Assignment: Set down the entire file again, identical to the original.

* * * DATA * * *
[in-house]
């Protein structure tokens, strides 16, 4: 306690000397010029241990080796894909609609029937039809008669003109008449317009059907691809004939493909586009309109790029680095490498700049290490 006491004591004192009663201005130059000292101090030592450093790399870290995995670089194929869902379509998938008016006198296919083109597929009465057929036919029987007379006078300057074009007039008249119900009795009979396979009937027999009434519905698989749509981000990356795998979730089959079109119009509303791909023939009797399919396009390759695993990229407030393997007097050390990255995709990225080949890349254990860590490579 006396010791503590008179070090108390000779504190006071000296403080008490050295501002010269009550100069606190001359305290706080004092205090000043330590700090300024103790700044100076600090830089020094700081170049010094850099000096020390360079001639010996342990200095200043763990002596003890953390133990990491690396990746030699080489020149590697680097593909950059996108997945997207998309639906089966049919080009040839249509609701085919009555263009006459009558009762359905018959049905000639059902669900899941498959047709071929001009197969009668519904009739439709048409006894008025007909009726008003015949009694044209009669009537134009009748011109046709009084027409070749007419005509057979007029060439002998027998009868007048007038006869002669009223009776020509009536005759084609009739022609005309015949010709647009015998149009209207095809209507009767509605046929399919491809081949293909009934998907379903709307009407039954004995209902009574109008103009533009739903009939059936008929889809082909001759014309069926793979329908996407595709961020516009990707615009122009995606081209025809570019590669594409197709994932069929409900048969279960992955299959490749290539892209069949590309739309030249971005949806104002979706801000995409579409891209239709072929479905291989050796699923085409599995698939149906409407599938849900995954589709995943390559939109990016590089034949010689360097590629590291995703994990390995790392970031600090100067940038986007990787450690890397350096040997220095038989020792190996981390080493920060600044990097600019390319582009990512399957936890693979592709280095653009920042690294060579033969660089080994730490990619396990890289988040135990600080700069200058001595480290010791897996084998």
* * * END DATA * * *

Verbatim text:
[in-house]
């Protein structure tokens, strides 16, 4: 306690000397010029241990080796894909609609029937039809008669003109008449317009059907691809004939493909586009309109790029680095490498700049290490 006491004591004192009663201005130059000292101090030592450093790399870290995995670089194929869902379509998938008016006198296919083109597929009465057929036919029987007379006078300057074009007039008249119900009795009979396979009937027999009434519905698989749509981000990356795998979730089959079109119009509303791909023939009797399919396009390759695993990229407030393997007097050390990255995709990225080949890349254990860590490579 006396010791503590008179070090108390000779504190006071000296403080008490050295501002010269009550100069606190001359305290706080004092205090000043330590700090300024103790700044100076600090830089020094700081170049010094850099000096020390360079001639010996342990200095200043763990002596003890953390133990990491690396990746030699080489020149590697680097593909950059996108997945997207998309639906089966049919080009040839249509609701085919009555263009006459009558009762359905018959049905000639059902669900899941498959047709071929001009197969009668519904009739439709048409006894008025007909009726008003015949009694044209009669009537134009009748011109046709009084027409070749007419005509057979007029060439002998027998009868007048007038006869002669009223009776020509009536005759084609009739022609005309015949010709647009015998149009209207095809209507009767509605046929399919491809081949293909009934998907379903709307009407039954004995209902009574109008103009533009739903009939059936008929889809082909001759014309069926793979329908996407595709961020516009990707615009122009995606081209025809570019590669594409197709994932069929409900048969279960992955299959490749290539892209069949590309739309030249971005949806104002979706801000995409579409891209239709072929479905291989050796699923085409599995698939149906409407599938849900995954589709995943390559939109990016590089034949010689360097590629590291995703994990390995790392970031600090100067940038986007990787450690890397350096040997220095038989020792190996981390080493920060600044990097600019390319582009990512399957936890693979592709280095653009920042690294060579033969660089080994730490990619396990890289988040135990600080700069200058001595480290010791897996084998």